The previous articles about Docker security have discussed many security features that can be applied at container's runtime. Those features, such as privileges management, kernel capabilities, mandatory access control, among many others, can be enforced in Kubernetes environments through security contexts and policies.
A security context can be applied for a Pod or container.
The features that a security context allows to define are:
- Discretionary Access Control: Permission to access an object, like a file, is based on user ID (UID) and group ID (GID).
- SELinux: Objects are assigned security labels.
- Privileges: Run as privileged or not (Docker --privileged flag).
- Linux Capabilities: Give a process some privileges, but not all the privileges of the root user.
- AppArmor: Use program profiles to restrict the capabilities of individual programs.
- Seccomp: Filter a process's system calls.
- AllowPrivilegeEscalation: Controls whether a process can gain more privileges than its parent process.
- readOnlyRootFilesystem: Mounts the container's root filesystem as read-only.
To specify these security settings for a Pod, the securityContext field must be included in the Pod Spec. For the container level case, then the field must be located within the container’s array definition.
Analyzing an example:
As noted, securityContext is declared twice. The first is at the Pod level, the directives "runAsUser" and "runAsGroup" apply to all containers in the Pod definition file. The second securityContext declaration is inside the container definition, so "allowPrivilegeEscalation" will apply only for that container.
The image above shows that the UID and GID of the container are the ones specified in the security context.
Looking at another example:
In this case, the security context is used to drop all the kernel capabilities at container's runtime and add only the one needed for this scenario. The definition of capabilities can only be applied at container level.
An excellent practice is to define a Pod Security Policy for the cluster. This is a cluster-level resource, that defines a set of conditions related to security that a pod must run with, in order to be accepted into the system.
Pod Security Policies are enforced by enabling the admission controller, if implemented this acts an optional Kubernetes admission controller.
Below is an example of a restrictive policy that requires users to run as an unprivileged user, blocks possible escalations to root, and requires use of several security mechanisms.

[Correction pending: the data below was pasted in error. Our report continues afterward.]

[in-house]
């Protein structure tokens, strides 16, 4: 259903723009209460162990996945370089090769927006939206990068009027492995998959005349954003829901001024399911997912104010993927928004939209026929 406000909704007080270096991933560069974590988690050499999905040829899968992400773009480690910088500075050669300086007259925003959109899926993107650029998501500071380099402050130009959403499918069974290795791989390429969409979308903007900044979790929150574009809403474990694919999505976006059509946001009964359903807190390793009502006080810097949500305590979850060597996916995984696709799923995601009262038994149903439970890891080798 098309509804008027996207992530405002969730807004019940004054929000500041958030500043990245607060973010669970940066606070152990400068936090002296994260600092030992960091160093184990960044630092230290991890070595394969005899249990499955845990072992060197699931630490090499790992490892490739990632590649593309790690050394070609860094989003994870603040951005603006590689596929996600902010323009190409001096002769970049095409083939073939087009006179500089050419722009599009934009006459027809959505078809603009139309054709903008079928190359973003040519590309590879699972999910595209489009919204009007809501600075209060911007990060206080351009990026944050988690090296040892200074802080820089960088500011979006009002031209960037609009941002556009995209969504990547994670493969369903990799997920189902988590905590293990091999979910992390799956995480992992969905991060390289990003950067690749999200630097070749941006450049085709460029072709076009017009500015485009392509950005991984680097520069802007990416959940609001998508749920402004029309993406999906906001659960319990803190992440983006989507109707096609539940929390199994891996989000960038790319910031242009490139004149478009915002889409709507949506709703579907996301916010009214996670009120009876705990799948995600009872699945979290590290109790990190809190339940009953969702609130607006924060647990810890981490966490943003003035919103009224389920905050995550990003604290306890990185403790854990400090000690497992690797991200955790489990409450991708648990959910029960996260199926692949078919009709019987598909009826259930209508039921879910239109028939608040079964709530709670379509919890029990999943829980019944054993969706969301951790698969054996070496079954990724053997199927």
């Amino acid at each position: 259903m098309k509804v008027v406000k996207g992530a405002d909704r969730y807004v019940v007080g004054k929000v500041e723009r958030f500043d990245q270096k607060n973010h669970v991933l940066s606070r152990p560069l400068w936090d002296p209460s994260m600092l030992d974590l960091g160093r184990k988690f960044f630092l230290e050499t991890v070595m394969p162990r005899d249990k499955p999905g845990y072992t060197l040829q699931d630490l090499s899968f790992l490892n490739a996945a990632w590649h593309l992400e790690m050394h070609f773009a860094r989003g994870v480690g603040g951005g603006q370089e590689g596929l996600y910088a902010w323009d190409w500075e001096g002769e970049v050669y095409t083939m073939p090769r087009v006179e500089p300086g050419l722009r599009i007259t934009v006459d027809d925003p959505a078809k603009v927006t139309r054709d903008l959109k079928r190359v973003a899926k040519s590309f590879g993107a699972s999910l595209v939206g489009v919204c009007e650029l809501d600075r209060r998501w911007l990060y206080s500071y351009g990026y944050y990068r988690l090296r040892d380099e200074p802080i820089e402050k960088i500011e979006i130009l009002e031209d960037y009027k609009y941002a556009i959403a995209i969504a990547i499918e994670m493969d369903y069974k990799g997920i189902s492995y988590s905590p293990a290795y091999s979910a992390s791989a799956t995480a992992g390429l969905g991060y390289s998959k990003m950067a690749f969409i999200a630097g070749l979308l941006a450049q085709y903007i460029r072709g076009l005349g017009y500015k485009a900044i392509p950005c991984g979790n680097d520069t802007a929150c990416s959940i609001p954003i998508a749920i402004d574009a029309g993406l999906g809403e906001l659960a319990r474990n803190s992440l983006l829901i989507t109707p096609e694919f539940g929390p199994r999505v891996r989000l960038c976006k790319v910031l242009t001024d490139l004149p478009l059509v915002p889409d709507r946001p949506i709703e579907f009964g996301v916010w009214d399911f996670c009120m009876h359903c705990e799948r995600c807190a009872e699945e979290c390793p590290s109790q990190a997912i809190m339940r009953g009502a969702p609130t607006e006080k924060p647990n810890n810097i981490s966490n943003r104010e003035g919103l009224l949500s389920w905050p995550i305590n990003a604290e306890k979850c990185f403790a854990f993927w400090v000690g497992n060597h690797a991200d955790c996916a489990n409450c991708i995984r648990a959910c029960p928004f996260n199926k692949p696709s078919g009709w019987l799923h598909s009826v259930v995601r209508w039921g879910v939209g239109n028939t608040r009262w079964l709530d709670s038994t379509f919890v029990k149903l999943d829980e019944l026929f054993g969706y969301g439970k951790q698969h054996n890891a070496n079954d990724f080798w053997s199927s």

Create the security policy by running:
In order to use the Pod Security Policy created, the requesting user or target pod's service account must be authorized to use that policy. This can be achieved easily by using an RBAC Cluster Role.
The following Cluster Role definition allows to use the security policies specified.
Then the Cluster Role is bound to the authorized users or service accounts.
From now on, all Pods created using the service account configured in the previous Cluster Role Binding, will have the Pod Security Policy enforced.
Do you want to learn more?
We will give a training about pentesting and securing docker swarm & kubernetes environments at Black Hat USA, HITB, Ekoparty and SIGS! Get your ticket!
- Black Hat USA (Online - English): https://www.blackhat.com/us-20/training/schedule/index.html#from-zero-to-hero---pentesting-and-securing-docker-swarm--kubernetes-environments-19045
- HITB (Online - English - Singapore Timezone): https://conference.hitb.org/hitbsecconf2020sin/sessions/2-day-training-3-from-zero-to-hero-pentesting-and-securitization-of-docker-swarm-kubernetes-environments/
- Ekoparty Buenos Aires (Online - Spanish): https://www.ekoparty.org/eko16/trainings/from-zero-to-hero-pentesting-and-securing-docker-swarm-kubernetes-environments
- SIGS (Online - English - Europe Timezone): https://www.sig-switzerland.ch/from_zero_to_hero/
Sheila A. Berta
Head of Research at Dreamlab Technologies